BY: Kathleen E Frey

 

I once heard a story about a woman who forgot to put her car in “park” in the driveway. It was an inclined driveway and gravity, being the jerk it can be, took the car at the precise moment she went behind to unload the groceries. Just when this lady thought some things were impossible, she learned otherwise in the worst way. She ran herself over. 

 

The woman survived by the way. This is consolation enough. We can use her story as an illustration of the “mental load” we carry. I have a feeling you know exactly what I’m talkin’ about. A new school year and extracurriculars are underway, after all. Other than reading this, what other ten things are filing through your brain right now? Bills due? Phone calls to make? When’s practice? Whose birthday? School supplies? Did you turn off the hair straightener? (I’m sure you did!) 

 

How could this woman be so distracted as to run herself over? Sheesh…let me count the ways…

 

Maybe she’s thinking about what she forgot to buy at the store. She struggles like the mom from “The Seven Silly Eaters”— a too-true, fictional story of a tired momma with a crew who won’t eat the same darned things. I bet she bends over backwards to feed her family. Maybe, Mikey won’t eat anything that looks “weird”. Wally only likes fruit and mom has to hide protein powder in most meals. Nick is lactose intolerant, so nothing dairy for him. Jo will only eat cheese and yogurt. Then there’s Kate who won’t touch a meal with mixed elements. Noodles have to be separate from the meatballs, which have to be dipped in sauce and not covered. Emma won’t eat meat with “strings” and George won’t eat “spongy” meat, and well, there are few meats that are neither stringy nor spongy. Maybe she doesn’t even have seven kids? Maybe it’s just one kid with all these preferences? Or, one kid with a different aversion each day of the week? She has a trunk full of food and one all-consuming thought: What the hell am I going to cook for dinner? Then, she steps out from the driver seat, forgetting one little thing.

 

Or, it could be, she pulls up to the house and notices an animal has scattered the trash again. There was too much to fit in the can, so a bag was tossed on the ground. There’s paper plates with moldy cheese crusted on them, coffee grounds stuck to bread crusts stuck to wads of paper towels stuck to watermelon rinds, naked apples with only the peels eaten off, various scraps of meats and bones, and diapers, diapers, diapers. What kind of freakin’ animal chews open a poopy diaper? She ponders various types of rodents just before wondering whether the car is rolling backward or she is leaning forward, but it’s too late.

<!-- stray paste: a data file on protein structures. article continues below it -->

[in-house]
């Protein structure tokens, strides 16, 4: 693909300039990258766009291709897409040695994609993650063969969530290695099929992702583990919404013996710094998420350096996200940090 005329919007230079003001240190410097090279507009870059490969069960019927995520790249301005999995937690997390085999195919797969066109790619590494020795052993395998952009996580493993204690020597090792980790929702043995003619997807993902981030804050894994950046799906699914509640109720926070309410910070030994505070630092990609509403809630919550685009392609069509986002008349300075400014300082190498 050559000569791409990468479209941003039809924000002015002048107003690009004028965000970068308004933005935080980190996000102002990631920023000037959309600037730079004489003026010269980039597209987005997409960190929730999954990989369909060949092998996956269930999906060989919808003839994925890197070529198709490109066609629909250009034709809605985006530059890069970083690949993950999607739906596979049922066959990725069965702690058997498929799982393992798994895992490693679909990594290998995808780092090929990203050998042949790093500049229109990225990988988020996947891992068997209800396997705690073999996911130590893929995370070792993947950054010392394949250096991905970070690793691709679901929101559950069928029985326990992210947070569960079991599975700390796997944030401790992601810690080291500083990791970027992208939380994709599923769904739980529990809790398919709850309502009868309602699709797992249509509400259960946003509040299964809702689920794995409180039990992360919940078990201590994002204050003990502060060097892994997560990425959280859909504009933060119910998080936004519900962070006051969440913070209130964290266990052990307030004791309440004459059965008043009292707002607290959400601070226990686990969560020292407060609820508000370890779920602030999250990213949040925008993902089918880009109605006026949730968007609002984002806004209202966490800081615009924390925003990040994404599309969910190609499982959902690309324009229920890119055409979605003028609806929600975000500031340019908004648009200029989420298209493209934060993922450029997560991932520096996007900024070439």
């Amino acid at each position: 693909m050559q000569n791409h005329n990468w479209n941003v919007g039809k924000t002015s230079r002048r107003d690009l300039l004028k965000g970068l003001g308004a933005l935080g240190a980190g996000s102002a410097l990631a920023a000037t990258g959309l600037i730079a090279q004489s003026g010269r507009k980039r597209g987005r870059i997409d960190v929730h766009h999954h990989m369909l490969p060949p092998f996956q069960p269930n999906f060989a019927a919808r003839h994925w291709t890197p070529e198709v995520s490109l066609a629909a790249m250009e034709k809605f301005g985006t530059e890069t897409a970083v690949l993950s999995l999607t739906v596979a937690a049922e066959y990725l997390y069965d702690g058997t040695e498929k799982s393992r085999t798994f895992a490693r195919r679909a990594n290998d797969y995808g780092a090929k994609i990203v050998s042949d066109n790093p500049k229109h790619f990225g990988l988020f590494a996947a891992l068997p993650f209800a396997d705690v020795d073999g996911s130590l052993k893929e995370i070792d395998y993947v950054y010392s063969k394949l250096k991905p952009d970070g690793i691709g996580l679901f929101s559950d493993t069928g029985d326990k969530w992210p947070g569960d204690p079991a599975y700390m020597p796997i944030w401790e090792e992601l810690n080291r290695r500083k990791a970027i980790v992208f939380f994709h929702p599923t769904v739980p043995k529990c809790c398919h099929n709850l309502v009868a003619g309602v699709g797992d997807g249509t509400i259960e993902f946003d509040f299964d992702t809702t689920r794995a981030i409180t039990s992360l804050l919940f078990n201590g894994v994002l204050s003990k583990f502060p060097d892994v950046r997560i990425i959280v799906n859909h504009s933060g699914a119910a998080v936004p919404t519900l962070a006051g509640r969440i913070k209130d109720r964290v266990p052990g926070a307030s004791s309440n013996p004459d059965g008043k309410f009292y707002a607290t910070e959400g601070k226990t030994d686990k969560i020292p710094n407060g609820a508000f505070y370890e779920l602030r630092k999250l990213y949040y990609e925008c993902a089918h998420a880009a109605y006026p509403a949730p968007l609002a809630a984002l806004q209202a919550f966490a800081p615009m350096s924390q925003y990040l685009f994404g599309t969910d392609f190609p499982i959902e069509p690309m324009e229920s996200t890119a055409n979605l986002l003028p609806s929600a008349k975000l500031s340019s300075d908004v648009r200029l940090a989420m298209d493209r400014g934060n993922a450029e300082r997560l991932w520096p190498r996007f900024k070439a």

Perhaps she’s thinking about that one comment someone made twenty years ago? The one that felt super passive-aggressive before the bully called her “hypersensitive.” She wavers between feeling fickle, feeling annoyed for being attuned to nuances, and feeling regretful for not defending herself. Why can’t I just let it go? She chastises herself for not having closure, for once again allowing this shard to splinter into a thousand memories of rejection by various family members and acquaintances. It’s become a massive bomb packed tightly with years of hurt. It explodes in her head from time to time (usually during mundane tasks like driving and grocery shopping). The whisper of that tiny comment ignites the bomb. Once it explodes, her whole world is blown away in an instant—including her minivan’s gear shift. 

 

*Who needs a dentist appointment? Did my husband renew his tags? Will there be enough money in the savings to pay taxes? Does God believe in karma?  Did I return those library books? No, I didn’t. Crap. Do they still have late fees? Am I a bad person? There’s cub scouts tomorrow. Is it our turn to bring snacks? Should we refinance our house? When is junk day? Is that person giving me the silent treatment? Do I ignore it or break it?  When was my last mammogram? Is it true, it’s better to learn reading later rather than sooner? My son asked me why they anoint people with oil at baptisms…gotta look that up. Is it okay that our homeschool day only lasts about an hour? Maybe we should just unschool. Do my kids have enough friends? When was the last time I talked to my best friend? What the hell am I going to cook for dinner anyway?  I should, I should, I should, I should, I didn’t, I didn’t, I didn’t, I didn’t, I can’t, I can’t, I can’t, I can’t….but I need to.